After acquiring the Chinese distribution and bottling rights for Pepsi, Tingyi is set to become the first Chinese player to enter the Global 50 in 2012. And then some. “It will catapult them into the top 40,” says Anthony Gent, associate partner at OC&C. “Pepsi has done a good job of building a strong brand position in China with youthful Chinese who associate it with celebrity. It’s got a great position but its distribution isn’t always good. Now Tingyi can plug it into its existing distribution.”

Other Asian players are looking to follow the acquisition trail into the global major league. These include Thai groups like CP Foods, rumoured in May to be eyeing Birds Eye owner Igloo, John West’s new owner Thai Union and China’s Bright Food, which snapped up 60% of Weetabix in a deal that valued it at £1.2bn. “This is a classic example of a company that’s reached a high profile in China and is now looking for brands that could do well on home turf,” says Corsini, who was involved in the deal. “Therefore they were not afraid of paying a high multiple, which the developed market might think looks aggressive. For them this is more about importing a brand and making it successful in China.”

African opportunities
There is another area of opportunity for the Global 50 outside BRIC. In many parts of Africa per capita consumption and economic growth matches or exceeds that of China, yet the markets lack the kind of well-established regional players of BRIC. However - save for brewers like Diageo and SABMiller, which have long -established operations in Africa - the market is still relatively untapped.

Just 15 of the Global 50 have material African interests outside South Africa, according to OC&C, although things are changing: Nestlé plans to invest CHF1bn (£660m) in Africa this year, in December L’Oréal opened a new Kenyan subsidiary and just last month Danone took a controlling stake in Morocco’s biggest dairy player Centrale Laitière.

More African activity is on the cards. “Players are able to introduce products and product categories that didn’t really exist in Africa previously,” says Hayllar. “Household and personal care products are particularly interesting. Moving in the with the right products and right strategy will be important as people begin to afford detergent and tooth paste and things like that.”

As Africa grows, so do the opportunities for companies based in relatively affluent South Africa. Chief among them is Tiger Brands, which turned over $2.4bn last year (up 5.8%) after making a series of acquisitions. Just as Taiwan’s Tingyi and Wahaha capitalised on the huge growth on their doorstep to dominate the Chinese market, Tiger is aiming to derive 20% of its medium-term growth from Africa in coming years.

The lure of markets like this will continue to grow as organic growth becomes harder to come by in the developed markets of Europe, the US and Japan. Since hitting a peak of 17.6% in 2007, the Global 50’s operating profit margins have steadily declined to 15.8% in 2011, reflecting escalating costs, dampened consumer spending and increased competition in developed markets. “Many of the brands have had to promote more heavily to compete with value brands or private labels,” says Hayllar. “They’ve accepted some margin erosion to keep people loyal to their brands. If you look at P&G and Unilever, they have been more aggressive in promotions and P&G has been focusing on cost savings and investing those savings back into advertising. They are turning up the heat on each other. Where you only have a couple of large competitors in a market you have a recipe for that kind of dynamic.”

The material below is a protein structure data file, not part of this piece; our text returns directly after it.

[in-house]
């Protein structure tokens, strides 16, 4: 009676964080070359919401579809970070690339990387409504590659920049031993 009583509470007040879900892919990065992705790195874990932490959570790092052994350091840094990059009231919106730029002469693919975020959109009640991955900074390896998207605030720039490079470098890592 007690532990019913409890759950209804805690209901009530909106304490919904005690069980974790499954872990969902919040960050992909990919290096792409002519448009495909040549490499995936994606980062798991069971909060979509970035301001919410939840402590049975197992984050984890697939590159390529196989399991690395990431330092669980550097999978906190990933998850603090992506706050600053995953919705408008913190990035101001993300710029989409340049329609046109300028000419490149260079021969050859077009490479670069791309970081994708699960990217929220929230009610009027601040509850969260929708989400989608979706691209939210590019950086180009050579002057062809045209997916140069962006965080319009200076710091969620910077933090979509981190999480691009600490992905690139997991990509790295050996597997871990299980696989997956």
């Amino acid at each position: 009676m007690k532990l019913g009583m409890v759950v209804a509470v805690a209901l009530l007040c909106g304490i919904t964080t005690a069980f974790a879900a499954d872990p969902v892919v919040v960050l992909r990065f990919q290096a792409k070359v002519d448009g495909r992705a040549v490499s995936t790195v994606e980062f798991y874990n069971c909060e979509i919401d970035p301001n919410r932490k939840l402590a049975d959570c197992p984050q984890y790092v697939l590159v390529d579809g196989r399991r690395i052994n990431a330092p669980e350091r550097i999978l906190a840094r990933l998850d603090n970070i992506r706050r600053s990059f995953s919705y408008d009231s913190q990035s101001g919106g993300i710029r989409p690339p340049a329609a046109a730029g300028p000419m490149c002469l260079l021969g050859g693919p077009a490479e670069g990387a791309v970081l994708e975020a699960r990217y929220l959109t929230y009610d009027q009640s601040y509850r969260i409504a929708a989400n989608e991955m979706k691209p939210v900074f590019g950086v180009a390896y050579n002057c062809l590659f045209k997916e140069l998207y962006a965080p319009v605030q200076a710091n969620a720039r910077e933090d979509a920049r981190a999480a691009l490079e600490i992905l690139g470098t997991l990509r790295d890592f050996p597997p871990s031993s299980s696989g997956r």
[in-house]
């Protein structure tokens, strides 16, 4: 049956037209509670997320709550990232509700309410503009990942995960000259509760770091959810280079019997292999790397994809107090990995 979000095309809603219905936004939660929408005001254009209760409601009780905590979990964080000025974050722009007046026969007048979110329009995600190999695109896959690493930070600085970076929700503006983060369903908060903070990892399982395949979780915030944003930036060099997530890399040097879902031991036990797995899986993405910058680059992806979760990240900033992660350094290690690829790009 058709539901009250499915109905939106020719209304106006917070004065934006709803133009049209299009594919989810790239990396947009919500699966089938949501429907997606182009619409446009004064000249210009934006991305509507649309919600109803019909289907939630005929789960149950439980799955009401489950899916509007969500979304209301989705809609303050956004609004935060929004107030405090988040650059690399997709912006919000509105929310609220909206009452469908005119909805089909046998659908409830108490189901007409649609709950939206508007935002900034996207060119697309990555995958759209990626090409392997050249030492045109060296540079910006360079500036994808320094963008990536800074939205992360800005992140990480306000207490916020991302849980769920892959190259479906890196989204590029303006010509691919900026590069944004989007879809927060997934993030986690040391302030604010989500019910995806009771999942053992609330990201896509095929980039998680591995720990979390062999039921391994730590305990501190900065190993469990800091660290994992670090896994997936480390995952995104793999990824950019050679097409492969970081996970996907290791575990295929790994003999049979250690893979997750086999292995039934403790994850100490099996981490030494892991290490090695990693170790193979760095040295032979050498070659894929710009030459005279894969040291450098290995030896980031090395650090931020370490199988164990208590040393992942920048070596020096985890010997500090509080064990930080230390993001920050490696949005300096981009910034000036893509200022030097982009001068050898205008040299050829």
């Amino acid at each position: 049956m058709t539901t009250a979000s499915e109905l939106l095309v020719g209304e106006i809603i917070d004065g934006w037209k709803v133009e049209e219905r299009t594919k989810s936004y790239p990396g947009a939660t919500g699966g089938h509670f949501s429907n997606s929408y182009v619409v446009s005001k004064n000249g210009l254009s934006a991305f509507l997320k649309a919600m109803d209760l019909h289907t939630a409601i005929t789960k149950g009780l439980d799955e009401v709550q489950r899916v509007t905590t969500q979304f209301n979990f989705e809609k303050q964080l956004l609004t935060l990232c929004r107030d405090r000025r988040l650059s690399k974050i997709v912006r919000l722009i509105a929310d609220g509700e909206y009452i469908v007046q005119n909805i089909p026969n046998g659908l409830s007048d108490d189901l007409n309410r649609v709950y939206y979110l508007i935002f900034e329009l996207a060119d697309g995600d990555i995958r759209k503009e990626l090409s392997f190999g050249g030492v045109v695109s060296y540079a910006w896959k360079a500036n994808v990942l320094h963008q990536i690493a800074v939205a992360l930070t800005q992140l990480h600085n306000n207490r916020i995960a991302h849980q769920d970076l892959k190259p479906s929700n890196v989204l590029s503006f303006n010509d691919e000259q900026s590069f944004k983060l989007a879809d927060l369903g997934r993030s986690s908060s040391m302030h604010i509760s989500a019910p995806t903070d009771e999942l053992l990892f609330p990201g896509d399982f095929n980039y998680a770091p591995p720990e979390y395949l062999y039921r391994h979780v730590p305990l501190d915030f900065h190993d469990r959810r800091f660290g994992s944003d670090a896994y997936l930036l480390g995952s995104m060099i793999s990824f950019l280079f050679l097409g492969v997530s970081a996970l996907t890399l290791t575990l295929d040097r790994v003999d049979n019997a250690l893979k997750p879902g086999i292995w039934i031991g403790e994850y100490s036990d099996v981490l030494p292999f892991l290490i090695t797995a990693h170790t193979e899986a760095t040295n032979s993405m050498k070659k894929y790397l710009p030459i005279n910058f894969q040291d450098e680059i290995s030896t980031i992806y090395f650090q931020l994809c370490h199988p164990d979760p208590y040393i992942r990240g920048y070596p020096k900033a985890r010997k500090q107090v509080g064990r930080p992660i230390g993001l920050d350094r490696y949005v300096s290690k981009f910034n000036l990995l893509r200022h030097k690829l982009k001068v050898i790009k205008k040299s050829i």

Examples abound. In Europe Coca-Cola’s Innocent juice brand extension is going head-to-head with PepsiCo’s Tropicana and private label offerings. “They’ve been promoting aggressively to try and build scale in a category they haven’t previously been present in,” says Hayllar. And it seems to be working. With a little help from new carafe-style packaging, Innocent Juice is now worth more than £34m in the UK [Symphony IRI 52 w/e 21 Jan 2012].

So-called ‘golden eggs’ - innovative start-up brands like Innocent that can create entirely new categories and deliver astounding growth (see box) - are a key way of kickstarting growth in the often sluggish West. OC&C suggests the fall in average deal value of Global 50 acquisitions, from $775m in 2006 to $268m last year, illustrates a growing appetite for smaller acquisition targets among the giants.

In their sights are brands with high growth but relatively low turnover, like Ella’s Kitchen, Dormen, Salty Dog and Genius. The incentives are clear. While organic revenue growth was healthy last year at 6%, up from 3.8% in 2010, the surge in growth is explained by commodity-driven price inflation being passed through to consumers, while deal value was at a nine-year low of $25bn.

“The deal slowdown could be a consequence of focusing on a fewer number of core brands,” says Hayllar, “but it has its limitations. It’s not that the power brand strategy is inherently wrong. But it does potentially reach a point where you can struggle to get the growth you want without buying brands you are able to build into the billion dollar brands of tomorrow or without new markets to achieve that critical mass.”

The leaders

Archer Daniels Midland (9)

Revenue: $80.7bn (+30.8%) Profits: $3.0bn (+16.6%)

This oil and cereal crop processor has kept a close eye on operational efficiencies and management and invested £1.5bn in acquisitions, helping it to weather the commodities markets. So far it’s snapped up Indian soya bean supplier Geepee Agri, Poland’s Elstar Oils and the Golden Peanut Co in the US, to name a few.

Philip Morris International (11)

Revenue: $31.1bn (+13.1%) Profits: $8.6bn (+14.6%)

Robust growth in leading brands (accounting for over 75% of sales) and product mix were key drivers of growth last year. Profits benefited from efficiency savings of more than $250m. Global cigarette volumes climbed 1.7%, helped by Philip Morris’s exploitation of the damage to JTI inflicted by the Japanese supply chain.